Trainers: Don’t Forget to Coach!


It’s been many years now since my son learned to drive, but I still recall the first time he got behind the wheel with his learner’s permit to take the family on an outing. The destination was one he was familiar with. I calculate that he’d been a passenger in a car going to that destination at least 1,800 times before he attempted to make the journey as a driver instead of as a passenger.

Guess what? He backed out of the driveway and then turned to ask, “How do I get there?”

The previous 1,800 times he made the trip, he had been a passenger—and his job was not to navigate. He was completely unprepared, even though in my head he should know how to get there. My son had driver’s education training as well. I can tell you emphatically that those six classroom sessions did not prepare him to be a skillful driver. Only hundreds of hours of practice did that.

What does this story have to do with training and development, you ask?

We grossly overestimate employees’ abilities to execute tasks on the job that they haven’t done before… but they’ve seen done by others dozens or even hundreds of times. We overestimate the value that the formal training they receive will prepare them to execute in the workplace.

Consider Coaching

Companies, including our own, put a lot of energy into designing the formal instruction they give to employees. They may even do an excellent job of making that training highly interactive and hands-on, giving the trainee lots of practice opportunities during the training experience. I can tell you with 100% certainty, though, that even the best training will not fully prepare your worker to perform in the workplace.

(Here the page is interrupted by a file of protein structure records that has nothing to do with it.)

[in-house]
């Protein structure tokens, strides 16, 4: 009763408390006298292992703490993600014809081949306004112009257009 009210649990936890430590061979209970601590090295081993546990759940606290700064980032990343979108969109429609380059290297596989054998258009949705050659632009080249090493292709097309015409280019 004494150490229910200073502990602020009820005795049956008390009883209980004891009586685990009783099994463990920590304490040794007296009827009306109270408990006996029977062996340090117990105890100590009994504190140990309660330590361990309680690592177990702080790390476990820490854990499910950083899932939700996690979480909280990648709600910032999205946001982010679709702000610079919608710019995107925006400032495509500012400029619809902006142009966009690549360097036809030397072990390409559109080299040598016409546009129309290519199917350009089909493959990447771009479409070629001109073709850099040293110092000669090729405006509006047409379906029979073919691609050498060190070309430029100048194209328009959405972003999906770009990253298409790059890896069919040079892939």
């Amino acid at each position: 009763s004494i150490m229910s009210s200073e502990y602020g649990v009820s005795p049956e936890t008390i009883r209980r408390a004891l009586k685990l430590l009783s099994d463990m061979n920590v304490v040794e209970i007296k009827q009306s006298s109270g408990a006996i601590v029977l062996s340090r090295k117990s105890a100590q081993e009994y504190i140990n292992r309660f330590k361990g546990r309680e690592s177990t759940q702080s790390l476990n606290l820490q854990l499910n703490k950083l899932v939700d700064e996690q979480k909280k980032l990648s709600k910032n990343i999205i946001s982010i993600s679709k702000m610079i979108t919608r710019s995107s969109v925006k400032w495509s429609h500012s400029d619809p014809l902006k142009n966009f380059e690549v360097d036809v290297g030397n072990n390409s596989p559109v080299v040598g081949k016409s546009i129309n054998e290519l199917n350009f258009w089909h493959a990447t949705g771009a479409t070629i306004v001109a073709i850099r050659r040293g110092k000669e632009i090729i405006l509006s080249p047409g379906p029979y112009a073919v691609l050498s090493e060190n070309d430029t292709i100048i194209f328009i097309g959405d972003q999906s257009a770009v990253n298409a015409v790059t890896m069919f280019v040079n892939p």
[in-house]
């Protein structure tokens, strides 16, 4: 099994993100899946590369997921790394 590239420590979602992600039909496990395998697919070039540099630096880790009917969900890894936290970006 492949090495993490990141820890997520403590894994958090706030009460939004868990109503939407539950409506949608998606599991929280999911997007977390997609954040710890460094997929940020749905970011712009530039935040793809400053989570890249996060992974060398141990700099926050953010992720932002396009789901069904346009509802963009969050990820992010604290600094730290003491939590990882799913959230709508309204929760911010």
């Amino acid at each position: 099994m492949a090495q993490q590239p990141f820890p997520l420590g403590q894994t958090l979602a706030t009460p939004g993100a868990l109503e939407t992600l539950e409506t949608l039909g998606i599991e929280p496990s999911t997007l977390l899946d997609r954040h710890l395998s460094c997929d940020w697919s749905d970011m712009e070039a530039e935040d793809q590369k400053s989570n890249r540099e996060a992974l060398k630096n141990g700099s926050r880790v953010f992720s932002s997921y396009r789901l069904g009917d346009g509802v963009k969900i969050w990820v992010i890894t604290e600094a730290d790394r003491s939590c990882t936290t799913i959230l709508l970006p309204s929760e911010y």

You have to consider coaching. You have to plan for it. You have to design it into the learning experience and know that it is something you need to remain committed to for months, not hours.

Case in Point:

We’ve put our entire sales team through extensive sales training that started in 2015. The first layer was for our VP of Sales. She went through formal classes and then shifted into a blended approach of 1:1 coaching sessions followed by monthly 2-hour group training sessions. After she finished foundational training, the other members of her sales team began their training—with her providing ongoing coaching to them.

The results for us have been remarkable. We hit the Inc 5000 fastest growing companies in 2015 at 4049. If we applied again today, we would be at 3300 on that same list. Coaching was critical to helping us get there.

Coaching is required beyond the sales team. When you promote someone into project management or bring on a new employee, for example, you need to provide a lot of coaching for them to maximize their success with you. Here are three tips to consider:

1. Coaching needs to be a regular occurrence

It needs to be a regular part of how you build their skill set. A single sit-down session with a mentor is not enough to instill lasting behavior change. Regular meetings are critical, and virtual coaching can work just fine depending on the distribution of your workforce.

2. Coaching needs to be proactive… rather than reactive